Of late, there has been much talk of an imminent crash in residential real estate. The sector is expected to crumble under the weight of high inventories. After the clampdown on black money, fresh sales have come to a halt. Thanks to low sales and the banks tightening the screws, builders are in a financial bind, which is expected to precipitate distress sales. One research house has predicted that this will shave sizeable percentage points off India's growth in the coming quarters.
Actually, the sector has been stuck with high inventories and faced a liquidity crunch for at least two years now - and yet, prices haven't tumbled. There has been some correction, but there is no evidence of a crash. That is because a sizeable number of builders are not highly leveraged, and can therefore afford to sit on unsold stock for some more time.
This is how residential real estate works in India. The builder pays for the land and then sells the project. With the money paid by buyers, he carries out the construction. The only cost he has to pay out of his own pocket is the land. And if he is a serial builder, he will buy the land from the money he raised for earlier projects - there is no monitoring of these funds. In Noida, one of the real estate hotspots in the country, he needs to pay only 10 per cent upfront and the rest in installments over several years.
Many builders who have not been able to sell apartments have simply halted construction, rather than take debt to complete their projects. A majority of projects are therefore behind schedule. Buyers are helpless. Some builders had offered to pay penalties in case of a delay, but the promise comes laden with so many riders that buyers seldom get paid.
Those builders who are highly leveraged do indeed have a problem in their hands. While banks had turned their back on them long time ago, NBFCs and private lenders have also started to say no to them. Most of the builders in this category are those who are into commercial real estate as well, where pre-sale does not happen. Such projects are financed out of debt.
With the debt tap turned off, and the equity market having tuned cold to real estate years ago, these builders are now desperate. Some large builders I know admit that they are inundated with requests from those in distress to buy their projects. A Godrej Properties executive recently told Business Standard that his company has been approached by builders who are unable to complete their projects. But not all stuck projects will sell - those in the boondocks don't stand a chance. It is, after all, a buyer's market. Those who have the money will cherry-pick their projects.
This might lead to a sea change in the country's real estate landscape. So far, large business houses have stayed away from it. The reasons are obvious: the cash transactions involved in the business, the headache of negotiating a plethora of rules in every market (every state has its own set of rules) and the never-ending speed money. But now they see an opportunity in the large number of projects that have got all clearances but are stuck because of the lack of funds.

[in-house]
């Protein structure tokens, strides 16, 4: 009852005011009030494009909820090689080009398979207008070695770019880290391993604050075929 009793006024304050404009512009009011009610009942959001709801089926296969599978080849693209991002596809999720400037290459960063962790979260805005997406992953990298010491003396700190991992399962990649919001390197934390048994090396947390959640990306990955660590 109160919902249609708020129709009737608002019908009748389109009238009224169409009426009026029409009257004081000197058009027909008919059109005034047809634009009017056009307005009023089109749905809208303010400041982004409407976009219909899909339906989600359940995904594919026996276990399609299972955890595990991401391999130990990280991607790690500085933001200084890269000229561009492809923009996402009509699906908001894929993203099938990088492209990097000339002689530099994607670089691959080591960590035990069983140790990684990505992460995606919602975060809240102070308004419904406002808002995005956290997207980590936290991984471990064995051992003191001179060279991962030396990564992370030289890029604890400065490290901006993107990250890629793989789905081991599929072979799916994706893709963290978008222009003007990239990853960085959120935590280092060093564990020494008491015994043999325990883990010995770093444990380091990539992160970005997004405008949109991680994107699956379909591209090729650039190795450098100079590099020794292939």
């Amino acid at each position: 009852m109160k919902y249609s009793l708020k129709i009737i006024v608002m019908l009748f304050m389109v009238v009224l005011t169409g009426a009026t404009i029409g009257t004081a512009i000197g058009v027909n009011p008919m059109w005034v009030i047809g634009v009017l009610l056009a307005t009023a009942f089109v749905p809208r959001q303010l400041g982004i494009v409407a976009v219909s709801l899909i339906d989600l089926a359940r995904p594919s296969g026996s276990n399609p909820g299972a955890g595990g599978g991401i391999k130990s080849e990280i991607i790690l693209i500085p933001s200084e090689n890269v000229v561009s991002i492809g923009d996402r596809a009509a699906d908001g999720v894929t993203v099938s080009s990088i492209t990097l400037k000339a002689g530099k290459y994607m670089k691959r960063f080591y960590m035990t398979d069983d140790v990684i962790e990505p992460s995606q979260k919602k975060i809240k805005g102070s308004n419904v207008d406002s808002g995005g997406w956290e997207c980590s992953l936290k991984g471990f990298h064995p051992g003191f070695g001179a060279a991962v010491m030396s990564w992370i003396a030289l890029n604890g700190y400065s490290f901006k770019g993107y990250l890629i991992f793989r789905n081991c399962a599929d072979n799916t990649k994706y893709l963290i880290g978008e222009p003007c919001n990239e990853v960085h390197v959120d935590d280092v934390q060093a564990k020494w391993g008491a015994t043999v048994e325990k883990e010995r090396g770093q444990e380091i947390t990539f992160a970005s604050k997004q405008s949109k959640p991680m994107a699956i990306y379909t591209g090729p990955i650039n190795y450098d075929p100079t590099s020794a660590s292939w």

Trust in builders is really low amongst home buyers. They are looking for projects that are backed by sound corporations. And that is where business houses like Tata, Godrej, Bharti and Mahindra have the opportunity. In spite of the crisis, the love affair of Indians with real estate is far from over. Projects at the right price (The euphoria over premium homes has died down: not a single premium project has been launched in Mumbai so far in 2015, says a report by Knight Frank!), and backed by respectable names, will still find buyers.
This trend was in evidence earlier this week when Eros, a fairly large builder, tied up with Bharti Realty for a large-sized project on the outskirts of Delhi. It is worth noting that Eros has already executed projects in that area but chose to partner with Bharti Realty for this one. This is a clear indication of things to come - expect more such announcements in the future.
Will it mean lower prices for home buyers? That may not happen. This is because builders have sharply cut down new launches, and there is a slight uptake in demand. According to Knight Frank, in the second half of 2015, launches will be down 52 per cent (from 37,643 in the second half of 2014) to 18,000, while absorption will improve 24 per cent (from 12,075) to 15,000, which will cause the weighted average price to climb three per cent.
The crash in home prices may not happen, after all.